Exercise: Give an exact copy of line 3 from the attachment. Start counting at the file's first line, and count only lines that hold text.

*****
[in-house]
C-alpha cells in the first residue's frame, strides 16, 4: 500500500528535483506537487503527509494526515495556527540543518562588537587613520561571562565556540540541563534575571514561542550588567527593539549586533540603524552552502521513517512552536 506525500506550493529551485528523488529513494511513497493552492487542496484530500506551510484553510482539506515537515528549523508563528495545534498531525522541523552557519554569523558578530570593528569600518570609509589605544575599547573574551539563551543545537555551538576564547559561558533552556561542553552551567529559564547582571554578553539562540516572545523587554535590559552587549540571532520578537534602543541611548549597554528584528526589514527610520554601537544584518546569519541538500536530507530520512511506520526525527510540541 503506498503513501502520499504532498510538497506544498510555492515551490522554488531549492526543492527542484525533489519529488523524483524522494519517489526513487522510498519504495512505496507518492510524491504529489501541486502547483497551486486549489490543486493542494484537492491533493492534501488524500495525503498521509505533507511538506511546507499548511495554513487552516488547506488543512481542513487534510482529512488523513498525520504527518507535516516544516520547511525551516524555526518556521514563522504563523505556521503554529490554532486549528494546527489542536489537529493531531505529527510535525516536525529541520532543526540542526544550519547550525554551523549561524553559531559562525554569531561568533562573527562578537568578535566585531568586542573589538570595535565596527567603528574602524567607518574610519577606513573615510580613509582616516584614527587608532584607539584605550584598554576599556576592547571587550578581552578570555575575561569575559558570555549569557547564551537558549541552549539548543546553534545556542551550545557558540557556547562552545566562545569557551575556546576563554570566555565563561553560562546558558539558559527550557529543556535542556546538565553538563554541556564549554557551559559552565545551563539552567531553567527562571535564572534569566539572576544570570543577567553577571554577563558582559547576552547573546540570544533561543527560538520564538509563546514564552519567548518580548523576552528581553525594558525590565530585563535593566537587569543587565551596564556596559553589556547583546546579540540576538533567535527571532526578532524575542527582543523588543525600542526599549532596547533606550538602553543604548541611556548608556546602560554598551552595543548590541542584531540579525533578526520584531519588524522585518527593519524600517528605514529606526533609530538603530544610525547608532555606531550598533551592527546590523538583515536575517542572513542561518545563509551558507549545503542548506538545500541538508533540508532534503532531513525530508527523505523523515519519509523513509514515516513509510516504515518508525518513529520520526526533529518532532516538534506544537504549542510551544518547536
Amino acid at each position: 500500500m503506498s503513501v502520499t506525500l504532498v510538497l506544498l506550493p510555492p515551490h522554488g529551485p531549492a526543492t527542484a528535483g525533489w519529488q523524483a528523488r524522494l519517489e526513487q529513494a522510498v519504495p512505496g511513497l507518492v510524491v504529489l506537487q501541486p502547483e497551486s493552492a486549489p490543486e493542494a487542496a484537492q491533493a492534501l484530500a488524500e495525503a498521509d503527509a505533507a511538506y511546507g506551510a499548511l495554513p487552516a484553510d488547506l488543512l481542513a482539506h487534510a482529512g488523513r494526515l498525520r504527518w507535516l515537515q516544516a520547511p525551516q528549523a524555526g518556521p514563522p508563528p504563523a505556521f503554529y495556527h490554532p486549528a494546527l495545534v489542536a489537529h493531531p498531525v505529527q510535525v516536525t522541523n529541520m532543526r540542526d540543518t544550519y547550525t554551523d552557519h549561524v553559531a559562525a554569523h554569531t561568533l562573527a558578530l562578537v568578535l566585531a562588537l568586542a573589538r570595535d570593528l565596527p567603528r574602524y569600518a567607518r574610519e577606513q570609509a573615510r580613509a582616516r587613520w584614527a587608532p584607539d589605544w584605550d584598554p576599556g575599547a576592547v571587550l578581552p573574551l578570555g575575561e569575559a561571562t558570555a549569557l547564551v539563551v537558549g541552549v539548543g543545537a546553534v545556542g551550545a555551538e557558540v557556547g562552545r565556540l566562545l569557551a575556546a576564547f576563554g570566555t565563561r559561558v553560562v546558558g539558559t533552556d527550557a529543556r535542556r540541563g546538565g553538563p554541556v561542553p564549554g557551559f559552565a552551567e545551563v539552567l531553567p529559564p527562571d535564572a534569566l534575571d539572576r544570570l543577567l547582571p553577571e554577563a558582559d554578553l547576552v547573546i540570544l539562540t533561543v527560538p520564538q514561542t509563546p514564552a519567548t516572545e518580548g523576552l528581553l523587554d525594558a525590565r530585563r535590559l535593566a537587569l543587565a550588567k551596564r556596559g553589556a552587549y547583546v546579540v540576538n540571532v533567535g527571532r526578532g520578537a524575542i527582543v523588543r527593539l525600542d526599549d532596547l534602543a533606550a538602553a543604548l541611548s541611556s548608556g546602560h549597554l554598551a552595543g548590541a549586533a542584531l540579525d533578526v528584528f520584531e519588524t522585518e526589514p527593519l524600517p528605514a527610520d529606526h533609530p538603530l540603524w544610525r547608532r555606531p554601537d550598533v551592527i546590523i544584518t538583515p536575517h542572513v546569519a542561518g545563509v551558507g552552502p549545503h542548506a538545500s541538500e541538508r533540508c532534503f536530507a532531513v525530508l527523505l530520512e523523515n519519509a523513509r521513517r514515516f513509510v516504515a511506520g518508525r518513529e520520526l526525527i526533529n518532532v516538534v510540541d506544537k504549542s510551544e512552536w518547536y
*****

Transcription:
Amino acid at each position: 500500500m503506498s503513501v502520499t506525500l504532498v510538497l506544498l506550493p510555492p515551490h522554488g529551485p531549492a526543492t527542484a528535483g525533489w519529488q523524483a528523488r524522494l519517489e526513487q529513494a522510498v519504495p512505496g511513497l507518492v510524491v504529489l506537487q501541486p502547483e497551486s493552492a486549489p490543486e493542494a487542496a484537492q491533493a492534501l484530500a488524500e495525503a498521509d503527509a505533507a511538506y511546507g506551510a499548511l495554513p487552516a484553510d488547506l488543512l481542513a482539506h487534510a482529512g488523513r494526515l498525520r504527518w507535516l515537515q516544516a520547511p525551516q528549523a524555526g518556521p514563522p508563528p504563523a505556521f503554529y495556527h490554532p486549528a494546527l495545534v489542536a489537529h493531531p498531525v505529527q510535525v516536525t522541523n529541520m532543526r540542526d540543518t544550519y547550525t554551523d552557519h549561524v553559531a559562525a554569523h554569531t561568533l562573527a558578530l562578537v568578535l566585531a562588537l568586542a573589538r570595535d570593528l565596527p567603528r574602524y569600518a567607518r574610519e577606513q570609509a573615510r580613509a582616516r587613520w584614527a587608532p584607539d589605544w584605550d584598554p576599556g575599547a576592547v571587550l578581552p573574551l578570555g575575561e569575559a561571562t558570555a549569557l547564551v539563551v537558549g541552549v539548543g543545537a546553534v545556542g551550545a555551538e557558540v557556547g562552545r565556540l566562545l569557551a575556546a576564547f576563554g570566555t565563561r559561558v553560562v546558558g539558559t533552556d527550557a529543556r535542556r540541563g546538565g553538563p554541556v561542553p564549554g557551559f559552565a552551567e545551563v539552567l531553567p529559564p527562571d535564572a534569566l534575571d539572576r544570570l543577567l547582571p553577571e554577563a558582559d554578553l547576552v547573546i540570544l539562540t533561543v527560538p520564538q514561542t509563546p514564552a519567548t516572545e518580548g523576552l528581553l523587554d525594558a525590565r530585563r535590559l535593566a537587569l543587565a550588567k551596564r556596559g553589556a552587549y547583546v546579540v540576538n540571532v533567535g527571532r526578532g520578537a524575542i527582543v523588543r527593539l525600542d526599549d532596547l534602543a533606550a538602553a543604548l541611548s541611556s548608556g546602560h549597554l554598551a552595543g548590541a549586533a542584531l540579525d533578526v528584528f520584531e519588524t522585518e526589514p527593519l524600517p528605514a527610520d529606526h533609530p538603530l540603524w544610525r547608532r555606531p554601537d550598533v551592527i546590523i544584518t538583515p536575517h542572513v546569519a542561518g545563509v551558507g552552502p549545503h542548506a538545500s541538500e541538508r533540508c532534503f536530507a532531513v525530508l527523505l530520512e523523515n519519509a523513509r521513517r514515516f513509510v516504515a511506520g518508525r518513529e520520526l526525527i526533529n518532532v516538534v510540541d506544537k504549542s510551544e512552536w518547536y